It’s an age old question. Should I use additive manufacturing or another process to create my product? Or as SME puts it…To 3D print or not to 3D print? At RAPID + TCT last week, SME announced that they have partnered with GM and Dr. Michael Grieves of the Florida Institute of Technology to create ITEAM, the Independent Technical Evaluation of Additive Manufacturing Consortium, to address that question. ITEAM was formed to develop a web-based evaluation system to aid manufacturers in making better decisions in additive manufacturing. The chief things that ITEAM is concerned with are the following: Is this something I can 3D print? Does it make sense to 3D print it? What’s the best machine, material and process to 3D print this particular part?
ITEAM is creating a virtual repository of additive manufacturing machines and materials, as well as tools to evaluate additive manufactured parts. The consortium is creating a methodology called SAM-CT (size, accuracy and materials + economic evaluation of cost and throughput). It addresses if something can and should be produced by additive manufacturing — or if better methods exist based on cost and throughput.
“One of the keys to determining whether 3D printing is a game changer will be the ability to totally redesign a part, or merge an assembly of parts and make the additive part a reality in production,” says Susan Smyth, PhD, FSME, GM chief scientist for manufacturing and 2017 SME Board of Directors secretary. “The challenge from the automotive community is the need for hardware, material innovation and availability of design tools to reinvent parts and morph assemblies for applications above and beyond prototype.”
ITEAM will also be a center and clearinghouse for design for additive manufacturing (AM) research, methodology, qualification and advancements, and will feature a virtual, open platform and evaluation tools to enable users to determine their parts’ suitability for 3D printing against the available machines and materials. This open platform will encourage the AM community to create specialized AM apps and share AM experiences and feedback.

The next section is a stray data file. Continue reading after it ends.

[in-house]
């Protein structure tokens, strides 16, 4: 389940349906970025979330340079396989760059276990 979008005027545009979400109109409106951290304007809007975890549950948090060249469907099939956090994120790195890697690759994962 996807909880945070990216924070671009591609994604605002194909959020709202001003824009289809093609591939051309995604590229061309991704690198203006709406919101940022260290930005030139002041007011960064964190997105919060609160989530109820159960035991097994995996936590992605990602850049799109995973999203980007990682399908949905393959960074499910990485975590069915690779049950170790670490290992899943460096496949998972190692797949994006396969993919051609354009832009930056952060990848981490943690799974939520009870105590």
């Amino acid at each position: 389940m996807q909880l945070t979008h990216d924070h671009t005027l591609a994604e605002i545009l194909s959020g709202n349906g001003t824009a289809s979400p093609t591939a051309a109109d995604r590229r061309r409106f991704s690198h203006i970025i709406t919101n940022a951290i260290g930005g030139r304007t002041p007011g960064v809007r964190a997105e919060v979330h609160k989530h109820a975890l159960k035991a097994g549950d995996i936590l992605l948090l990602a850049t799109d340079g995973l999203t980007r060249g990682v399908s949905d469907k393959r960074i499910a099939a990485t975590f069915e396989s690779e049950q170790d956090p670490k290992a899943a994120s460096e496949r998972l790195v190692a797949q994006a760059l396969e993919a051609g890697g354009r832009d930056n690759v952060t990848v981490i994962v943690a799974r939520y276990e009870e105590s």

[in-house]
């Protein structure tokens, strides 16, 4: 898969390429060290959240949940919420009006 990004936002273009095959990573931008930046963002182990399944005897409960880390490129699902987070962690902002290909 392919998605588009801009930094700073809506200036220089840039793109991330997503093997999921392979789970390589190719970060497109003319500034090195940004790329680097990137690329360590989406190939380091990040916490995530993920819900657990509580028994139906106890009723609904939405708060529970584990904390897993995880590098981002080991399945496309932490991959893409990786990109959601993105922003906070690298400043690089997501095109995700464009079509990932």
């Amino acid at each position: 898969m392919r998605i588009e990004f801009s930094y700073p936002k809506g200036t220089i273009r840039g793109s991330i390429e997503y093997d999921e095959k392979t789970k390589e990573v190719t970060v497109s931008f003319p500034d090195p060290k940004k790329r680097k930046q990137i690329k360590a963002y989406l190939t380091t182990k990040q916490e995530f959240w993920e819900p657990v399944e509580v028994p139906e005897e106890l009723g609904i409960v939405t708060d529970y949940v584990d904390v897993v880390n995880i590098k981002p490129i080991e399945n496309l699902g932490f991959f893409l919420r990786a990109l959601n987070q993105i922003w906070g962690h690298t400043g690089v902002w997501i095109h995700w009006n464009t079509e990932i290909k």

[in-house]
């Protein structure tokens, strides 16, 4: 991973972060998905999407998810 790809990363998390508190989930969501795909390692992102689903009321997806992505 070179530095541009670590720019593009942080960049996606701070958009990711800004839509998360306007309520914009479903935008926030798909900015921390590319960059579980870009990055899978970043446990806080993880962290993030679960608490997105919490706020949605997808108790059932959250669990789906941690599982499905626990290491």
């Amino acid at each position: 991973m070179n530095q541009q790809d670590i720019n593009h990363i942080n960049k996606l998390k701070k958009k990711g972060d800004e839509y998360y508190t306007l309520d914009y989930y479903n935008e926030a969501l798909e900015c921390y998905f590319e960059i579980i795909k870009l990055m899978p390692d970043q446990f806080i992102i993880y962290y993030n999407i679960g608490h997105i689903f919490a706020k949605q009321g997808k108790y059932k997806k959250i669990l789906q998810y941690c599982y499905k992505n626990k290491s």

“We regularly hear from our additive manufacturing user community on how emerging 3D technologies are allowing them to increase speed to market, produce stronger and lighter parts, improve efficiency, reduce waste, eliminate costly tooling and create products and geometries that couldn’t be created before,” says Debbie Holton, vice president of Events and Industry Strategy at SME.
Dr. Grieves is a world-renowned expert on Product Lifecycle Management (PLM) and virtual-to-physical product engineering and manufacturing. He created the Digital Twin concept, which marries a physical object with its exact digital representation. Sensors on the physical part send data to the digital model which is updated in near real-time. It is meant to be an up-to-date and accurate copy of the physical object’s properties and states, including shape, position, gesture, status and motion, and is a tool that could help inform some of the decisions behind what materials and processes should be used to create new parts.
“The information about additive machines and material capabilities that users need to make quality decisions is fragmented and expensive,” says Dr. Grieves, who is also the executive director of the Center for Advanced Manufacturing and Innovative Design at the Florida Institute of Technology. “This new future requires accurate, reliable and current information so users can make the best technical and economic decisions as to additive equipment and materials. SME is stepping up to the challenge of providing this capability with ITEAM.”
If you’d like to help ITEAM with its mission, you can join it as a foundational member and get first look and access to BETA versions of the SAM-CT system, access to industry leaders and experts developing the ITEAM system, and the ability to influence development through input and iterative design.
Below is a video about ITEAM:[ Source: SME/Images: SME, Michael A. Parker]
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